Thursday, April 22, 2010

Wargames rules and realism, part one command and control

One thing that often tends to crop up in debates about wargames rules is how historically accurate they are, with often more 'rules dense' systems being claimed as more accurate than other systems simply because of the volume of rules included. One problem with many sets is a lack of clarity about the actual part of warfare or level of command that they are simulating. This leads to the games lasting maybe a dozen turns which according to the scales in the rules would actually be less than three hours for the action. Another factor will be excessive concentration on details which may not be relevant to the level of command being represented as an army level game should not be trying to include a detailed simulation of combat at platoon or lower levels.

An example of a popular game system where I feel one key element of simulation is omitted despite there being an abundance of 'chrome' in other areas is Advanced Squad Leader.My main objection is the telepathic communication between groups that may not be in Line of Sight of each other and the ability of the player to have pretty much total control of their good order units (it is true that broken units will only rout to safety if possible). The advocates of ASL would maintain that it is a highly realistic system because of such factors as ammunition depletion numbers for ordnance, multiple versions of support weapons such as bazookas and panzerfausts for different years and the different unit and national characteristics for squads. That said I have all three of the Starter Kits for ASL and will happily play using those, though I feel the whole game system is too much for me.

Another problem for ASL has been the fact that it is used in competitive gaming where it is important to make rules unambiguous in meaning requiring a more detailed and legalistic style of writing that unfortunately makes it harder to learn the system.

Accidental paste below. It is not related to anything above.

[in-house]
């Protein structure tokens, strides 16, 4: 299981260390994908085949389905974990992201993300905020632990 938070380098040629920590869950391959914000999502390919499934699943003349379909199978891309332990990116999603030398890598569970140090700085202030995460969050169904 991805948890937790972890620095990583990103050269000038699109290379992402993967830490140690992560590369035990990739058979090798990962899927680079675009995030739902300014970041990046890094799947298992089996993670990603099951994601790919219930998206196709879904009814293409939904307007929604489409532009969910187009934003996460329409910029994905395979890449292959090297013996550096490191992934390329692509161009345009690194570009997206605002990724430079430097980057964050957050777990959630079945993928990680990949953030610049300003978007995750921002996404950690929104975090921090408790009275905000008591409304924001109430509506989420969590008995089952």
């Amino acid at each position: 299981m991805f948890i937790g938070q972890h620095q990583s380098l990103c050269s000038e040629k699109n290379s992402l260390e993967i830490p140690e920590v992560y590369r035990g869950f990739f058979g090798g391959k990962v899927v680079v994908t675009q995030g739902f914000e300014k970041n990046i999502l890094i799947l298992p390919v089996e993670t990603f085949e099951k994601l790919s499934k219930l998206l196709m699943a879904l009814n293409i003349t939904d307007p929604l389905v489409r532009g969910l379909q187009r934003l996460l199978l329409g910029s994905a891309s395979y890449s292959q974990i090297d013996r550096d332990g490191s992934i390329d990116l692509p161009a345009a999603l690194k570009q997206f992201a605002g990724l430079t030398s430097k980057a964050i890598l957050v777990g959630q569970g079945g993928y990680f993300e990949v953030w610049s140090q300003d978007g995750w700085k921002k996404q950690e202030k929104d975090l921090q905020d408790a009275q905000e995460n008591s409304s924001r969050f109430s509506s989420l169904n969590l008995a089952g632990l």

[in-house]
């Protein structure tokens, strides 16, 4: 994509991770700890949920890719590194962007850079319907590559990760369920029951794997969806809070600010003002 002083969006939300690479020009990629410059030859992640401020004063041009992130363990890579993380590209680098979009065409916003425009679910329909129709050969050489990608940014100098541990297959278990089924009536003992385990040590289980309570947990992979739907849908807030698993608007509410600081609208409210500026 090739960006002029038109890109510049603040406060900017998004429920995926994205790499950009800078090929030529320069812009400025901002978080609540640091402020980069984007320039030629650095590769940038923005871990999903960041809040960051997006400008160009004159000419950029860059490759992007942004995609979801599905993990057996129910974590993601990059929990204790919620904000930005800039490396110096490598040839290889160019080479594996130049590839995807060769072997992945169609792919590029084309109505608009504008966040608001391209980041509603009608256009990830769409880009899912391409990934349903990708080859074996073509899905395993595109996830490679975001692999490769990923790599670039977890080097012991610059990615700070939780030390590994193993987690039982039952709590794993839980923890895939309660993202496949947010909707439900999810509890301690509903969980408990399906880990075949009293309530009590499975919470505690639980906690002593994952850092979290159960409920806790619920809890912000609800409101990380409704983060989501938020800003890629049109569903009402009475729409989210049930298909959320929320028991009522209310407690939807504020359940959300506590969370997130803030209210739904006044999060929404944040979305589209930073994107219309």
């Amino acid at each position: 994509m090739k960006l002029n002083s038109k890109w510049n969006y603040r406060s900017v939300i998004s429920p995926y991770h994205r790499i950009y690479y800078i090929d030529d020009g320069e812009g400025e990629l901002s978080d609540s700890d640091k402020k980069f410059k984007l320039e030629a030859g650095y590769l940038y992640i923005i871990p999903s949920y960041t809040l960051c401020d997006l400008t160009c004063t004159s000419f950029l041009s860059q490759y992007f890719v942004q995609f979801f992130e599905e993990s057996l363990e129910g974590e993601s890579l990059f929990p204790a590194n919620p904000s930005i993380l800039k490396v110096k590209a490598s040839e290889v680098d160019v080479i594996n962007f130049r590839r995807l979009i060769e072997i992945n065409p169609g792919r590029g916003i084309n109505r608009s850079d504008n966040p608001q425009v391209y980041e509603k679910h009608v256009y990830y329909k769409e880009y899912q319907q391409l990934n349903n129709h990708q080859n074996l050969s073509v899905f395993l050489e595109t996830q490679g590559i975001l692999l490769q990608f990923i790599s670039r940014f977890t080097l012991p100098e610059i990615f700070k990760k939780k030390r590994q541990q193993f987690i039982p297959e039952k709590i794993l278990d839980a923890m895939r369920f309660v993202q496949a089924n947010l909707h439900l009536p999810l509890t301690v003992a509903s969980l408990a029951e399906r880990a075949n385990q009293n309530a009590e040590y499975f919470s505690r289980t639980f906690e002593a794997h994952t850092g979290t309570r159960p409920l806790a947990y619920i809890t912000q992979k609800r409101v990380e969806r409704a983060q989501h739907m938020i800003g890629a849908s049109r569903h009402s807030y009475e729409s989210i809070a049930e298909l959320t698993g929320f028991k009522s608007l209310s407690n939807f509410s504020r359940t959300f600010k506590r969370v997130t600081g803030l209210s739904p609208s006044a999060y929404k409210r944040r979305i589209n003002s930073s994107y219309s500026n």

This problem of rules becoming less clear and more legalistic in their content has been apparent with the Wargames Research Group ancient rules, which due to their early success and adoption for competition tended to a more legalistic drafting in the familiar 'Barkerese'. Ironically more complex detailed drafting continues to create or leave gaps that can be exploited by the dreaded rules lawyers. The best option is probably to have umpired games, but unfortunately it is hard to find many people eager to give their limited gaming time up for running games for other players.

Probably the two biggest problems that reduce the realism of wargames are the lack of the 'fog of war' where all troops are visible all the time and telepathic command where units are able to receive and obey perfectly orders and changed orders from a general that is physically distant from them. Both of these are easily addressed in the traditional umpired Kriegspiel where players give their orders to the umpire who then records the movement onto the map and only reveals the presence of opposing forces at appropriate times.

The 'fog of war' is something that can be represented by use of blinds which represent bodies of troops, but do not actually show what is present to the opposing player. The actual units will be revealed when the opposing player is able to spot them. It is not a perfect system, but this does at least create an element of uncertainty that is workable in a game without an umpire or referee and using dummy blinds increases the level of uncertainty.

Limiting command and control can be achieved in a wide range of methods from written orders which will be followed until a messenger figure is able to move from the general figure, to limited numbers of moves based on a die roll (e.g. DBA) or drawing cards from a deck (most Too Fat Lardies rules). I think that will be worth discussing in a separate post as this is quite a lengthy topic in how they can affect the play of a game and I would like to include quite a large number of games including Crossfire and Song of Blades and Heroes.

As an example of a ruleset that tends to include the elements of limited visibility and command limitations that I desire I'd use Troops, Weapons and Tactics from Too Fat Lardies. In these rules a card driven system is used to control which units can move or act within a turn, though at turn end all units are able to fire if they have not already used all the dice allocated to them. In TW&T all units will normally start the turn represented by blinds, which are standard shaped cards with each side having a number of these depending on the size of the forces involved plus a number of dummy blinds. Leaders are important in being able to motivate units to take additional actions or to un pin units. I'm going to make a more detailed comment about these in the next post on this topic to avoid this turning into a vast essay.

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